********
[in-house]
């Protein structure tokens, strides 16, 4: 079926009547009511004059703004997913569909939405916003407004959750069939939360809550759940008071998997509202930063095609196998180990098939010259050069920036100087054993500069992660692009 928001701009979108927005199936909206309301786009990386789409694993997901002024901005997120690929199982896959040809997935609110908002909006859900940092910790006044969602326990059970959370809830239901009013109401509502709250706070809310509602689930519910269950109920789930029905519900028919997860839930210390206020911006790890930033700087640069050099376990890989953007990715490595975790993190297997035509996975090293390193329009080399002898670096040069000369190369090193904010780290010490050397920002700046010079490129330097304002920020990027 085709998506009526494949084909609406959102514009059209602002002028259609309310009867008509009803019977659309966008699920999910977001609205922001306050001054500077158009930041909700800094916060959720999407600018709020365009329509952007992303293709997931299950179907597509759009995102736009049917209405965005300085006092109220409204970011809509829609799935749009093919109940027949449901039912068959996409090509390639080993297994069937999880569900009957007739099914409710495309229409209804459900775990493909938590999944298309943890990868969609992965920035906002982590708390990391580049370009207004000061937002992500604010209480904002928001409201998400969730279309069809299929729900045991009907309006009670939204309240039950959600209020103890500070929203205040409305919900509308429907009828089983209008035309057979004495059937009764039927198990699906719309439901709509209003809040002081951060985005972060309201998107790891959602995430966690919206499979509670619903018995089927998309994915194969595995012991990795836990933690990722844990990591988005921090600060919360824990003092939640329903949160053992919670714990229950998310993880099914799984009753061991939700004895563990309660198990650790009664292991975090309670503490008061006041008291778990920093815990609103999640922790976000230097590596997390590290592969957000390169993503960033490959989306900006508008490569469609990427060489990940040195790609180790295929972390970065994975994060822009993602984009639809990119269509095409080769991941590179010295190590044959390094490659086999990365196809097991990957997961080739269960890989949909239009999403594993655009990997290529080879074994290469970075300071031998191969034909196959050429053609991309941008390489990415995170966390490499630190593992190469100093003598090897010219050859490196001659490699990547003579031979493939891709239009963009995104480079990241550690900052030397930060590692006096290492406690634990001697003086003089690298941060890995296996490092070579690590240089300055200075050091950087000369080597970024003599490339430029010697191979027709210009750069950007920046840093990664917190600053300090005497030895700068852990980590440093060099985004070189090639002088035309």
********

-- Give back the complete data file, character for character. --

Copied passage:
[in-house]
């Protein structure tokens, strides 16, 4: 079926009547009511004059703004997913569909939405916003407004959750069939939360809550759940008071998997509202930063095609196998180990098939010259050069920036100087054993500069992660692009 928001701009979108927005199936909206309301786009990386789409694993997901002024901005997120690929199982896959040809997935609110908002909006859900940092910790006044969602326990059970959370809830239901009013109401509502709250706070809310509602689930519910269950109920789930029905519900028919997860839930210390206020911006790890930033700087640069050099376990890989953007990715490595975790993190297997035509996975090293390193329009080399002898670096040069000369190369090193904010780290010490050397920002700046010079490129330097304002920020990027 085709998506009526494949084909609406959102514009059209602002002028259609309310009867008509009803019977659309966008699920999910977001609205922001306050001054500077158009930041909700800094916060959720999407600018709020365009329509952007992303293709997931299950179907597509759009995102736009049917209405965005300085006092109220409204970011809509829609799935749009093919109940027949449901039912068959996409090509390639080993297994069937999880569900009957007739099914409710495309229409209804459900775990493909938590999944298309943890990868969609992965920035906002982590708390990391580049370009207004000061937002992500604010209480904002928001409201998400969730279309069809299929729900045991009907309006009670939204309240039950959600209020103890500070929203205040409305919900509308429907009828089983209008035309057979004495059937009764039927198990699906719309439901709509209003809040002081951060985005972060309201998107790891959602995430966690919206499979509670619903018995089927998309994915194969595995012991990795836990933690990722844990990591988005921090600060919360824990003092939640329903949160053992919670714990229950998310993880099914799984009753061991939700004895563990309660198990650790009664292991975090309670503490008061006041008291778990920093815990609103999640922790976000230097590596997390590290592969957000390169993503960033490959989306900006508008490569469609990427060489990940040195790609180790295929972390970065994975994060822009993602984009639809990119269509095409080769991941590179010295190590044959390094490659086999990365196809097991990957997961080739269960890989949909239009999403594993655009990997290529080879074994290469970075300071031998191969034909196959050429053609991309941008390489990415995170966390490499630190593992190469100093003598090897010219050859490196001659490699990547003579031979493939891709239009963009995104480079990241550690900052030397930060590692006096290492406690634990001697003086003089690298941060890995296996490092070579690590240089300055200075050091950087000369080597970024003599490339430029010697191979027709210009750069950007920046840093990664917190600053300090005497030895700068852990980590440093060099985004070189090639002088035309």